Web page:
A Confusing Lesson About Right and Wrong

Madeline: Right and wrong.

This week my grandgirl Madeline–my favorite person on earth–learned one of life’s difficult lessons: When you do a good deed and mix it with a questionable act, people remember the questionable act.

Maddie stood up for a friend who was being bullied (yay!) and used a vulgarity to put an exclamation point on her defense (boo!). A teacher was within hearing range of the vulgarity and, thus, Maddie was “written up,” whatever the hell that means. In any case, she became a 12-year-old version of Antifa: good intentions, bad delivery.

But I’m her grandfather and as such, I am proud of her without reservation, much as I was of her father when he was kicked out of his fraternity (he’d been president two years) for doing the right thing instead of what a bunch of old white men board members wanted him to do. I suspect he used a memorable vulgarity in response.

Sometimes there just isn’t a better way to say it other than my favorite, “Fuck you, Jack!” It’s the bottom (or the top, depending on your point of view) of our verbal defense line. When used sparingly and unexpectedly, it hits between the eyes like a 2X4. (Who’d expect something like that–and it wasn’t THAT–from a sweet, loving 12-year-old?)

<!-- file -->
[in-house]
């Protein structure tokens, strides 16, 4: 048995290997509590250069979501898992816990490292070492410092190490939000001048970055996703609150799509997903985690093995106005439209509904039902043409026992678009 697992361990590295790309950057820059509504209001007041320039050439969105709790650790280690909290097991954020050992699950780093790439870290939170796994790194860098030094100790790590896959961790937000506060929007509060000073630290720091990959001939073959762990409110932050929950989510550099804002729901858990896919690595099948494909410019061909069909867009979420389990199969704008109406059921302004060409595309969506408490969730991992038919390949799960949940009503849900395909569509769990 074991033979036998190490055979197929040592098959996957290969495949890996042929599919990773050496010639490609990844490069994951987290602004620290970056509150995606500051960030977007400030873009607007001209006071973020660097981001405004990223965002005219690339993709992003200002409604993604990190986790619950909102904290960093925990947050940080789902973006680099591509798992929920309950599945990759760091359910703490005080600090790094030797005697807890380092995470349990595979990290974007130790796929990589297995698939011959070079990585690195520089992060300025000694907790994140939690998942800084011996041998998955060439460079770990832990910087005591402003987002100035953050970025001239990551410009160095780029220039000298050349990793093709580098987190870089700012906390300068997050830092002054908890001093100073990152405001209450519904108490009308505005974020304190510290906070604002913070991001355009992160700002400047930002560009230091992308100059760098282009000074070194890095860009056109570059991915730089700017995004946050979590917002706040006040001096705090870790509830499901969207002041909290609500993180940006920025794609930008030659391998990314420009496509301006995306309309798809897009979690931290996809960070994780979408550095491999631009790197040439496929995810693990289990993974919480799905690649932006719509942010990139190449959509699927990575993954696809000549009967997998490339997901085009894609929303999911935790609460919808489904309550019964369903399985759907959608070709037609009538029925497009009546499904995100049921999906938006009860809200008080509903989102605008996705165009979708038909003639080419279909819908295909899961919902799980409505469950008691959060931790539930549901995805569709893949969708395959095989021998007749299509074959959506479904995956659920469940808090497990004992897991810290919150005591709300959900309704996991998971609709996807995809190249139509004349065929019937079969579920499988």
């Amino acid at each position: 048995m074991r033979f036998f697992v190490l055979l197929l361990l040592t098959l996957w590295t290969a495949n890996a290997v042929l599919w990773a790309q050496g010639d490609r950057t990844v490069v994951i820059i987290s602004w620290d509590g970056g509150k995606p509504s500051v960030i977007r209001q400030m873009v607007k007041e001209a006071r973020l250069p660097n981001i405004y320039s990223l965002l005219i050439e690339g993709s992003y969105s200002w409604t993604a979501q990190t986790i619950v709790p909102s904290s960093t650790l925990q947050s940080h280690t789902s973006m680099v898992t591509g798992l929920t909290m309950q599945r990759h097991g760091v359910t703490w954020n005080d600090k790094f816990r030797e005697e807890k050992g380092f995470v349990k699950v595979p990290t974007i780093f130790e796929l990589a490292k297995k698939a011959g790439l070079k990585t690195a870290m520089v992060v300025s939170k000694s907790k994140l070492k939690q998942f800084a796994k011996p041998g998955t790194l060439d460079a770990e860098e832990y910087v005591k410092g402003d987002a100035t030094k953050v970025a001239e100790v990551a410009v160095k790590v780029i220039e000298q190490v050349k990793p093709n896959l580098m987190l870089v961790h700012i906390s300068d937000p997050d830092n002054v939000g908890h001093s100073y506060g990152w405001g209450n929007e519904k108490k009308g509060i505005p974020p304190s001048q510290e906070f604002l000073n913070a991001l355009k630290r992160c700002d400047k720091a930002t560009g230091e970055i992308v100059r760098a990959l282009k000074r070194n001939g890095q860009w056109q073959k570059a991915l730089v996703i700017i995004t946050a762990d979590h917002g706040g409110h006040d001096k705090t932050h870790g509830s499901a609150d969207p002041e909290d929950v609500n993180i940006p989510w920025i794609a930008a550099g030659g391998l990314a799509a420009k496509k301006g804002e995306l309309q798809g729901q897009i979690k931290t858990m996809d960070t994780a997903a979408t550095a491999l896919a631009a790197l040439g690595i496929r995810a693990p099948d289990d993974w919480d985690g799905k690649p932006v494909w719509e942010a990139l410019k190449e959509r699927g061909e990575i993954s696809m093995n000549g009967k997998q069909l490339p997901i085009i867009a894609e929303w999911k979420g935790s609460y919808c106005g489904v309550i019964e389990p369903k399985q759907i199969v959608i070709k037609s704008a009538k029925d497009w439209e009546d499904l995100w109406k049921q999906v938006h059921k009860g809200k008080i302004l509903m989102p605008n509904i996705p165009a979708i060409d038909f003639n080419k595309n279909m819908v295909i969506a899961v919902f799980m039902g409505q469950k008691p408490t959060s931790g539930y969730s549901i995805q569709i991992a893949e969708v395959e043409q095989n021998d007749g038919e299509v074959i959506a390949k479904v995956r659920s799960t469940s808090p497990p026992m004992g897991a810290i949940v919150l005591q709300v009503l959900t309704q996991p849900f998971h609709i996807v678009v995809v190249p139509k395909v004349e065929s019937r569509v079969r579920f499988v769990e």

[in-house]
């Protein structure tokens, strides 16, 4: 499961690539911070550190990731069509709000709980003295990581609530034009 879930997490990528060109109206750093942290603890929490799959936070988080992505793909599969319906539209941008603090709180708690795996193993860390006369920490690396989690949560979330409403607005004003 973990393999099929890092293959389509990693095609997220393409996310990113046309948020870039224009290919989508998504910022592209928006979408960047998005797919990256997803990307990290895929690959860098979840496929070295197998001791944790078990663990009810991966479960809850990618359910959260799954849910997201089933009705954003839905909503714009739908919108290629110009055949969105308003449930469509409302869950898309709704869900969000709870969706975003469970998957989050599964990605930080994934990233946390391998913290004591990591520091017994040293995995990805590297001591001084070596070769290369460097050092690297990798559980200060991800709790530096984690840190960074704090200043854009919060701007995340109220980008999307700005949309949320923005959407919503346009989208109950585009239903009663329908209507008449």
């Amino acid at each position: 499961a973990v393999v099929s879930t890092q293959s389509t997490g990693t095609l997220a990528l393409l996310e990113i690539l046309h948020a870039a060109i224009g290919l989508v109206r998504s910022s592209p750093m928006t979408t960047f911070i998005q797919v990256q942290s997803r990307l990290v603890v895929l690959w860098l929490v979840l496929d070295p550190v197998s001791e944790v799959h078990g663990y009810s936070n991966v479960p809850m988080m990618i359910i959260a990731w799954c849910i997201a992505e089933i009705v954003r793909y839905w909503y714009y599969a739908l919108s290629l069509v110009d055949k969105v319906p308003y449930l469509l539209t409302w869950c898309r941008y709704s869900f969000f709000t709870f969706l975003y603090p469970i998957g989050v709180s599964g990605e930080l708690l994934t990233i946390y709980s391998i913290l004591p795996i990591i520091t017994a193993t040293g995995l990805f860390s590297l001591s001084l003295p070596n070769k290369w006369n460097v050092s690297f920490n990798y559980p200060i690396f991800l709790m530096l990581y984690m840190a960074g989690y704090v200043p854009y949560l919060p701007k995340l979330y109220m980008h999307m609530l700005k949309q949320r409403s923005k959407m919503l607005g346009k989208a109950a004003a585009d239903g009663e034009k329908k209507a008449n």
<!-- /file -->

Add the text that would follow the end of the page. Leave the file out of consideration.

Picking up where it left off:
BUT, there’s the Mom/Dad argument against encouraging kids to “cuss.” The common and immediate response is, “Where’d she learn that?” Oh, god, let me count the ways (or sources, as it were). My daughter’s first word–I give you MY word–was “shit.” Where do you imagine she learned that at 1 1/2 or 2? Probably her dad.

Twelve-year-olds are assaulted on all sides with the temptation–and the resources–to shout vulgarities, and my guess is that most of them use those very blue words in excess when disapproving adults aren’t around.

Mostly they’re used to get attention and to fit in. When they’re used to defend a friend, they get my vote. Sorry Mom and Dad. Good for you, Maddie.

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